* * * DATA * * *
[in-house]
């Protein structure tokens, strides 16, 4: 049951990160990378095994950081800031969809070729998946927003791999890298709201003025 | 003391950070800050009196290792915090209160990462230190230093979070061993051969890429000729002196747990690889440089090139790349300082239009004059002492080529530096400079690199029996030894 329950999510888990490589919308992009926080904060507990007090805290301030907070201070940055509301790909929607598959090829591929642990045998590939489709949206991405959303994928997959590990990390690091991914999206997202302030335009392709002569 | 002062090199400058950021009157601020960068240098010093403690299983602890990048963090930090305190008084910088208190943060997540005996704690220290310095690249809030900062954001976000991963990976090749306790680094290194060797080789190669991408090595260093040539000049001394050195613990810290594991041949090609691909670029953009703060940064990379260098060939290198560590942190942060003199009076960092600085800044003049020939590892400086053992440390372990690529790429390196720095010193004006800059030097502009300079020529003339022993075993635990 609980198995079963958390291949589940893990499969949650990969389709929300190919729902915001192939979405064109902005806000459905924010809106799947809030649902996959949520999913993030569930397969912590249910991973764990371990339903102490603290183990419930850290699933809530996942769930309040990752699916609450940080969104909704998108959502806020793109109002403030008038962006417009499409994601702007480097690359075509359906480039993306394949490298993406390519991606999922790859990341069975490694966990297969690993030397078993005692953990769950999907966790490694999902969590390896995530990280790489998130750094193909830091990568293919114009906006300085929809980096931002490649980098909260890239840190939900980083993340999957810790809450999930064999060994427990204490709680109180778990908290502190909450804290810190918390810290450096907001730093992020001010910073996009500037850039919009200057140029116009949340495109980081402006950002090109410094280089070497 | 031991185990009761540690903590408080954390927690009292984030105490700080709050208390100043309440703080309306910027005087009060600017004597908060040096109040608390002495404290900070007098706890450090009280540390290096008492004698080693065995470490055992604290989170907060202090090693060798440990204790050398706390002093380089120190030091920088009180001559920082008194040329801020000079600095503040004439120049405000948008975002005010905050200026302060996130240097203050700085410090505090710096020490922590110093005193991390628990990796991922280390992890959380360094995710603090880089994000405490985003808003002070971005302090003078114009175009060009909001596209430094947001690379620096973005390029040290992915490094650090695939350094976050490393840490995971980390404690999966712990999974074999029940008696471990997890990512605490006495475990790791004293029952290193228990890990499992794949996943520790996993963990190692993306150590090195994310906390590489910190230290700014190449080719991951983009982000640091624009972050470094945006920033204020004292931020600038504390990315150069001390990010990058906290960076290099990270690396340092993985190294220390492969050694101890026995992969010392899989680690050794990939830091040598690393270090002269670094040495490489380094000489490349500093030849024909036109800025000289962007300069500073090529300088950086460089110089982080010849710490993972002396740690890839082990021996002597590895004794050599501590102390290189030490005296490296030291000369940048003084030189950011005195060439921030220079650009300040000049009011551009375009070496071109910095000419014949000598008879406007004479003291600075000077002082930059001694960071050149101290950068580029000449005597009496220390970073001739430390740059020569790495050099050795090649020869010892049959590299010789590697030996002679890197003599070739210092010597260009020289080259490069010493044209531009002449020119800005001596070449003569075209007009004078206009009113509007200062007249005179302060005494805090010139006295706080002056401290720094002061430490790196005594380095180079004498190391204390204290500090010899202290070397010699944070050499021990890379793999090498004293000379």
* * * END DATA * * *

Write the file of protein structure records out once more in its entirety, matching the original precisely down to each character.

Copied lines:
[in-house]
């Protein structure tokens, strides 16, 4: 049951990160990378095994950081800031969809070729998946927003791999890298709201003025 | 003391950070800050009196290792915090209160990462230190230093979070061993051969890429000729002196747990690889440089090139790349300082239009004059002492080529530096400079690199029996030894 329950999510888990490589919308992009926080904060507990007090805290301030907070201070940055509301790909929607598959090829591929642990045998590939489709949206991405959303994928997959590990990390690091991914999206997202302030335009392709002569 | 002062090199400058950021009157601020960068240098010093403690299983602890990048963090930090305190008084910088208190943060997540005996704690220290310095690249809030900062954001976000991963990976090749306790680094290194060797080789190669991408090595260093040539000049001394050195613990810290594991041949090609691909670029953009703060940064990379260098060939290198560590942190942060003199009076960092600085800044003049020939590892400086053992440390372990690529790429390196720095010193004006800059030097502009300079020529003339022993075993635990 609980198995079963958390291949589940893990499969949650990969389709929300190919729902915001192939979405064109902005806000459905924010809106799947809030649902996959949520999913993030569930397969912590249910991973764990371990339903102490603290183990419930850290699933809530996942769930309040990752699916609450940080969104909704998108959502806020793109109002403030008038962006417009499409994601702007480097690359075509359906480039993306394949490298993406390519991606999922790859990341069975490694966990297969690993030397078993005692953990769950999907966790490694999902969590390896995530990280790489998130750094193909830091990568293919114009906006300085929809980096931002490649980098909260890239840190939900980083993340999957810790809450999930064999060994427990204490709680109180778990908290502190909450804290810190918390810290450096907001730093992020001010910073996009500037850039919009200057140029116009949340495109980081402006950002090109410094280089070497 | 031991185990009761540690903590408080954390927690009292984030105490700080709050208390100043309440703080309306910027005087009060600017004597908060040096109040608390002495404290900070007098706890450090009280540390290096008492004698080693065995470490055992604290989170907060202090090693060798440990204790050398706390002093380089120190030091920088009180001559920082008194040329801020000079600095503040004439120049405000948008975002005010905050200026302060996130240097203050700085410090505090710096020490922590110093005193991390628990990796991922280390992890959380360094995710603090880089994000405490985003808003002070971005302090003078114009175009060009909001596209430094947001690379620096973005390029040290992915490094650090695939350094976050490393840490995971980390404690999966712990999974074999029940008696471990997890990512605490006495475990790791004293029952290193228990890990499992794949996943520790996993963990190692993306150590090195994310906390590489910190230290700014190449080719991951983009982000640091624009972050470094945006920033204020004292931020600038504390990315150069001390990010990058906290960076290099990270690396340092993985190294220390492969050694101890026995992969010392899989680690050794990939830091040598690393270090002269670094040495490489380094000489490349500093030849024909036109800025000289962007300069500073090529300088950086460089110089982080010849710490993972002396740690890839082990021996002597590895004794050599501590102390290189030490005296490296030291000369940048003084030189950011005195060439921030220079650009300040000049009011551009375009070496071109910095000419014949000598008879406007004479003291600075000077002082930059001694960071050149101290950068580029000449005597009496220390970073001739430390740059020569790495050099050795090649020869010892049959590299010789590697030996002679890197003599070739210092010597260009020289080259490069010493044209531009002449020119800005001596070449003569075209007009004078206009009113509007200062007249005179302060005494805090010139006295706080002056401290720094002061430490790196005594380095180079004498190391204390204290500090010899202290070397010699944070050499021990890379793999090498004293000379």